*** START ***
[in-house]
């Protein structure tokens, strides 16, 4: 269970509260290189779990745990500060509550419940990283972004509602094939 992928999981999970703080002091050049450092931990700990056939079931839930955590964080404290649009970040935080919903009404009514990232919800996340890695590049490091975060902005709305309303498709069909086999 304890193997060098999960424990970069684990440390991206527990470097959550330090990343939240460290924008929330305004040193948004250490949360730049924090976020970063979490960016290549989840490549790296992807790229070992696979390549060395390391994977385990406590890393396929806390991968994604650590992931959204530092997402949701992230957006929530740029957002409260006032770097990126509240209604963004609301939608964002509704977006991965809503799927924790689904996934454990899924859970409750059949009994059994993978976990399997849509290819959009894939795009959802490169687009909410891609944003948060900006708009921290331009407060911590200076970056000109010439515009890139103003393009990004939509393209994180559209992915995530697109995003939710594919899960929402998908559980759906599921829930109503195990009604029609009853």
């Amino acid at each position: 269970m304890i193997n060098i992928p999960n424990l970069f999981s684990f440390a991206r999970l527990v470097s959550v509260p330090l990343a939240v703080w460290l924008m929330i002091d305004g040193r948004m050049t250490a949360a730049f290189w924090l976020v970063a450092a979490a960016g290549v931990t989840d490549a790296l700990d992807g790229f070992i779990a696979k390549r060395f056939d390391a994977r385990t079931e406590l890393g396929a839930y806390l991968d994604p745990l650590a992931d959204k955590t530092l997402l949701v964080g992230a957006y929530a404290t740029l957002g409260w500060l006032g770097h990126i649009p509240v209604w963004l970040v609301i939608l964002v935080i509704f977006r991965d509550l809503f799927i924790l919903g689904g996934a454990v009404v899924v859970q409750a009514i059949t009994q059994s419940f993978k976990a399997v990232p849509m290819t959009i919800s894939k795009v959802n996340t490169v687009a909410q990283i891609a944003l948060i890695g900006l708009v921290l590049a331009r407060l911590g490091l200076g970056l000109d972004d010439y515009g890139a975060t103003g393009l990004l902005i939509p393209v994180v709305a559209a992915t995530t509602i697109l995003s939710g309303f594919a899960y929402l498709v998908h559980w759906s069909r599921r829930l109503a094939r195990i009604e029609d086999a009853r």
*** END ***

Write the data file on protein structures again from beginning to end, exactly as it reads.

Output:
[in-house]
């Protein structure tokens, strides 16, 4: 269970509260290189779990745990500060509550419940990283972004509602094939 992928999981999970703080002091050049450092931990700990056939079931839930955590964080404290649009970040935080919903009404009514990232919800996340890695590049490091975060902005709305309303498709069909086999 304890193997060098999960424990970069684990440390991206527990470097959550330090990343939240460290924008929330305004040193948004250490949360730049924090976020970063979490960016290549989840490549790296992807790229070992696979390549060395390391994977385990406590890393396929806390991968994604650590992931959204530092997402949701992230957006929530740029957002409260006032770097990126509240209604963004609301939608964002509704977006991965809503799927924790689904996934454990899924859970409750059949009994059994993978976990399997849509290819959009894939795009959802490169687009909410891609944003948060900006708009921290331009407060911590200076970056000109010439515009890139103003393009990004939509393209994180559209992915995530697109995003939710594919899960929402998908559980759906599921829930109503195990009604029609009853």
């Amino acid at each position: 269970m304890i193997n060098i992928p999960n424990l970069f999981s684990f440390a991206r999970l527990v470097s959550v509260p330090l990343a939240v703080w460290l924008m929330i002091d305004g040193r948004m050049t250490a949360a730049f290189w924090l976020v970063a450092a979490a960016g290549v931990t989840d490549a790296l700990d992807g790229f070992i779990a696979k390549r060395f056939d390391a994977r385990t079931e406590l890393g396929a839930y806390l991968d994604p745990l650590a992931d959204k955590t530092l997402l949701v964080g992230a957006y929530a404290t740029l957002g409260w500060l006032g770097h990126i649009p509240v209604w963004l970040v609301i939608l964002v935080i509704f977006r991965d509550l809503f799927i924790l919903g689904g996934a454990v009404v899924v859970q409750a009514i059949t009994q059994s419940f993978k976990a399997v990232p849509m290819t959009i919800s894939k795009v959802n996340t490169v687009a909410q990283i891609a944003l948060i890695g900006l708009v921290l590049a331009r407060l911590g490091l200076g970056l000109d972004d010439y515009g890139a975060t103003g393009l990004l902005i939509p393209v994180v709305a559209a992915t995530t509602i697109l995003s939710g309303f594919a899960y929402l498709v998908h559980w759906s069909r599921r829930l109503a094939r195990i009604e029609d086999a009853r």